Objection is over violation of charter

The Aug. 16 News-Press story titled “Council calls for charter update” states that if the public voted to modernize the electric fee transfer's accounting rules that I would support the change. I write to forestall any inference that my disagreement with the city is merely over how it accounts for the transfer. Mine is a substantive objection.

I've repeatedly made the case that the city's approval, at the beginning of the fiscal year, of a $21million transfer of electric receipts to the General Fund to support general services violates the charter, because the charter: (1) only allows the excess, “if any,” of electric receipts left at the end of the fiscal year after all electric works needs have been covered to go to a Glendale Water & Power Surplus Fund, (2) provides that only monies in that fund can be transferred for other than GWP purposes (the maximum amount in that fund that can be transferred is measured by 25% of GWP's operating revenues), (3) proscribes that the transferred receipts must go from that Surplus Fund to a General Reserve Fund to temporarily provide cash to other city funds pending tax collections and (4) excludes GWP receipts from being credited to the General Fund supporting general services.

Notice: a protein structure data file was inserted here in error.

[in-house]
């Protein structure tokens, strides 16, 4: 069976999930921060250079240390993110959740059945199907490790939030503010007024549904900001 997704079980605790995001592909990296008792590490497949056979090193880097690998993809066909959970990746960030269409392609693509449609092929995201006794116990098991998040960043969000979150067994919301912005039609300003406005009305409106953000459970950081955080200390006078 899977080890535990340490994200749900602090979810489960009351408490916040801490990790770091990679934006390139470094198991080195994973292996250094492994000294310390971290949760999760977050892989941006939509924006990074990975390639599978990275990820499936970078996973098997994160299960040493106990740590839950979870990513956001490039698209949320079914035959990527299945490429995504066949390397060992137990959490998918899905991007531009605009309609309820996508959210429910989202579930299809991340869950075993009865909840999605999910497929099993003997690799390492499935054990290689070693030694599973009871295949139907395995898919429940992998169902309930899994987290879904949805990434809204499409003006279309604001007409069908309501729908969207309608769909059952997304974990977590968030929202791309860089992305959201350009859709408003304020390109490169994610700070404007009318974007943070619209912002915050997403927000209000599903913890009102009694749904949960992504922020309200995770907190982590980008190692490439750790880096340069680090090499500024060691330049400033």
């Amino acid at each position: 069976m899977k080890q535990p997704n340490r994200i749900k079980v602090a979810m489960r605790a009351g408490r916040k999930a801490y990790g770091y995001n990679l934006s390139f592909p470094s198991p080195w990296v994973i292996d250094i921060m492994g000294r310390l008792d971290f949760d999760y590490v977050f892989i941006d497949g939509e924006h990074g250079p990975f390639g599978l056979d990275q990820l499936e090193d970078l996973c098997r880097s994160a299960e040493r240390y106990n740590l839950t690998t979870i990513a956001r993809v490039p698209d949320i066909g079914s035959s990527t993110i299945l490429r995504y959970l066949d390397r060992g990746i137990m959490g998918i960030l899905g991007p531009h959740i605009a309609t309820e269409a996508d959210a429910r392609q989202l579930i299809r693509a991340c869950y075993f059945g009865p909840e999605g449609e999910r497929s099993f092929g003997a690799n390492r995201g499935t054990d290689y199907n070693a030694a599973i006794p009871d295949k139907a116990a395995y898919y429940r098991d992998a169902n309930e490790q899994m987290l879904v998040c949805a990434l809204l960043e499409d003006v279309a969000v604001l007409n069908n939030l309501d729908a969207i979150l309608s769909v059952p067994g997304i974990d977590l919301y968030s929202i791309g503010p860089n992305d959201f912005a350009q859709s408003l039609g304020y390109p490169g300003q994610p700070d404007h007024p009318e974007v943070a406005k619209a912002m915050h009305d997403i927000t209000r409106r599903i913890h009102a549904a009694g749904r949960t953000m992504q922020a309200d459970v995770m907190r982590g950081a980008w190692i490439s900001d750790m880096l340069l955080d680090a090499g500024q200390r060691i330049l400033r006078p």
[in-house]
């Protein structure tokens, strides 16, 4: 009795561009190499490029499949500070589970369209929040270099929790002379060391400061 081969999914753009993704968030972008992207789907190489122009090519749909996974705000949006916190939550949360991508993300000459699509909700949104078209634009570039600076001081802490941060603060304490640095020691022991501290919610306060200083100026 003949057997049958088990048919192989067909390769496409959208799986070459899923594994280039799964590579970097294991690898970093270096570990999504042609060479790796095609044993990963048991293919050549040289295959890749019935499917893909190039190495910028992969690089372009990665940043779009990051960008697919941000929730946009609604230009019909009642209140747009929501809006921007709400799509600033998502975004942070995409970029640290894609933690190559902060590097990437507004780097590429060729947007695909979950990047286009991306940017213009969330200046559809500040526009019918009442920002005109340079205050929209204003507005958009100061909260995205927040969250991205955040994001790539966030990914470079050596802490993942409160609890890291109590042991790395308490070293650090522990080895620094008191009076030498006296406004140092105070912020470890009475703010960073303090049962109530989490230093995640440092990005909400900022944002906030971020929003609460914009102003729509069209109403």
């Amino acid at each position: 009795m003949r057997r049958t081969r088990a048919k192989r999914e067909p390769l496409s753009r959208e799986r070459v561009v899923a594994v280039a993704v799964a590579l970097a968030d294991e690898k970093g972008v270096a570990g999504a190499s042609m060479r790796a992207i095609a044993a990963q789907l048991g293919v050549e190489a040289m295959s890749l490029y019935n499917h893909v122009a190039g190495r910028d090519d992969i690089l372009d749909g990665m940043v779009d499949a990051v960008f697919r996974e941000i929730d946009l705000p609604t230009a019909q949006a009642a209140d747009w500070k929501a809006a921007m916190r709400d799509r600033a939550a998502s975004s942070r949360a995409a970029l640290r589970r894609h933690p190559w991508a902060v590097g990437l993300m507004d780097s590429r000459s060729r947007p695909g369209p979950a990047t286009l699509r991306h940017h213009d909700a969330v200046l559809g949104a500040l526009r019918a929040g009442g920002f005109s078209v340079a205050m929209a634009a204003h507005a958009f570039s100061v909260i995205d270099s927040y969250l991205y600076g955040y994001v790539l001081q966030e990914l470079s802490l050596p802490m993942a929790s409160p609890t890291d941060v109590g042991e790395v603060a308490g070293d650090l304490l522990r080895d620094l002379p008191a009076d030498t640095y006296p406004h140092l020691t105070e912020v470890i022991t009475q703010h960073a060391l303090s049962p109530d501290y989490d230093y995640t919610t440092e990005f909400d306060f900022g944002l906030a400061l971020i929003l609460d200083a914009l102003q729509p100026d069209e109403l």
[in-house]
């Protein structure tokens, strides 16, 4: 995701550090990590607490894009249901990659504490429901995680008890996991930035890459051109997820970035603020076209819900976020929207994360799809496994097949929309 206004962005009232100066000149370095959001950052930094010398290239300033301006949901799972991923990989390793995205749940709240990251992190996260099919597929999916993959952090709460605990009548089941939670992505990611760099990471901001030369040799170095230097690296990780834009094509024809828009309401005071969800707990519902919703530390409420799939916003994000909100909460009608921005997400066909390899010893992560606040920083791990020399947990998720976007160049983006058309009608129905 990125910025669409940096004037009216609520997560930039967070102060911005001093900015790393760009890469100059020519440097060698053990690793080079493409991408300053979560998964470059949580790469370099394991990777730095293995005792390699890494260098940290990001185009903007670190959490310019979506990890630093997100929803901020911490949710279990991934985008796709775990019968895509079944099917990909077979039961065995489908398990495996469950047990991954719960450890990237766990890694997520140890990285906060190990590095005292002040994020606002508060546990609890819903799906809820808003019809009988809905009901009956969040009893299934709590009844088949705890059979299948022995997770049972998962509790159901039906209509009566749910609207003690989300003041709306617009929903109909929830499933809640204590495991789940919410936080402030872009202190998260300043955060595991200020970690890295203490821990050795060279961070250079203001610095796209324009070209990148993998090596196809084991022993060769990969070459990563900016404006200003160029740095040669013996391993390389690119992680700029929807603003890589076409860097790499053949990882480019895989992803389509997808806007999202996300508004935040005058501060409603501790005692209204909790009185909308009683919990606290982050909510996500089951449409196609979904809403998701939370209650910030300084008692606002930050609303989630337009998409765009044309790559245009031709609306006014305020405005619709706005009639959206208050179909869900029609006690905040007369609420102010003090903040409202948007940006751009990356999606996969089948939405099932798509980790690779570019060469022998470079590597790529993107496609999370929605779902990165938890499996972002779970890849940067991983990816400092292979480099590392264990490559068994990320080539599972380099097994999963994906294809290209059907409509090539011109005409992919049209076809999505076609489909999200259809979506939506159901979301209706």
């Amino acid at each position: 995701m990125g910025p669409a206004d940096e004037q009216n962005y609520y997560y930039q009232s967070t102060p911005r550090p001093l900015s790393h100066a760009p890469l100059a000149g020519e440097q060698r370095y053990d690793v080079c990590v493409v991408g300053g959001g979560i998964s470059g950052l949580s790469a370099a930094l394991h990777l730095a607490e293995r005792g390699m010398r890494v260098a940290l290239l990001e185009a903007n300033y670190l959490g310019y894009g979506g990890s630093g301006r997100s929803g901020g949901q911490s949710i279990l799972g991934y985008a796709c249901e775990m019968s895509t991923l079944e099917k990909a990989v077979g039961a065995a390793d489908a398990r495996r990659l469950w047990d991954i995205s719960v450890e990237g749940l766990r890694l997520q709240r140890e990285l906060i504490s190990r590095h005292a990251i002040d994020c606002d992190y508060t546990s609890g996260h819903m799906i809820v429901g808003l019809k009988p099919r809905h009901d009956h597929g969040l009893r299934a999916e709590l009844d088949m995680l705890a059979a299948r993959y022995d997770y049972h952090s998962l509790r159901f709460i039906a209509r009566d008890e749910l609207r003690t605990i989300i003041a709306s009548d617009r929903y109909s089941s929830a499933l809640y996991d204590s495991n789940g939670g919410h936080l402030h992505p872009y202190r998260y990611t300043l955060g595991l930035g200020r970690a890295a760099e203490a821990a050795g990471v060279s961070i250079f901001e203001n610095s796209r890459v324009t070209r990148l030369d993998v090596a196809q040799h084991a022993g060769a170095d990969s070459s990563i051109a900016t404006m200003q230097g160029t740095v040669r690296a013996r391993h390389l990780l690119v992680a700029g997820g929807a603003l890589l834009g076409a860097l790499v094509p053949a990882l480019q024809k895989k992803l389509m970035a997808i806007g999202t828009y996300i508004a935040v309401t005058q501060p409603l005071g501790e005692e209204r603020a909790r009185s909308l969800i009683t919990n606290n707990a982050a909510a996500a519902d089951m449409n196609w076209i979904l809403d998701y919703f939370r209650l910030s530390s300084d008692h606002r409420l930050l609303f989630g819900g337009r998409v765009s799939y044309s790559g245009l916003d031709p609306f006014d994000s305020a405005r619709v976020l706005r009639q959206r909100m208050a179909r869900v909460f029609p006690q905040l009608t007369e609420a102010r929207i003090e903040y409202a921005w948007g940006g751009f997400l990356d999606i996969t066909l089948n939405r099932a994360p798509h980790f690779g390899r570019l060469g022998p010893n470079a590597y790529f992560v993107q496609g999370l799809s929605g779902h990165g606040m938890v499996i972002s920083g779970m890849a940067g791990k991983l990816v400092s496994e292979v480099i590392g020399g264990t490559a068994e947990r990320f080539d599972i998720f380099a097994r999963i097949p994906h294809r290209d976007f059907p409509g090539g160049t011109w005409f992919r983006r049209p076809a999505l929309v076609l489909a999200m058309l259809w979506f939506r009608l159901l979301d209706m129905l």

If the people vote to remove these charter obstacles, of course, I'd have no legal objection to the transfer. Under the law the city can increase taxes for the General Fund by a vote of the electorate; and the people can change the charter to send electric receipts to the General Fund. In our form of government the people's vote prevails.

Harry Zavos

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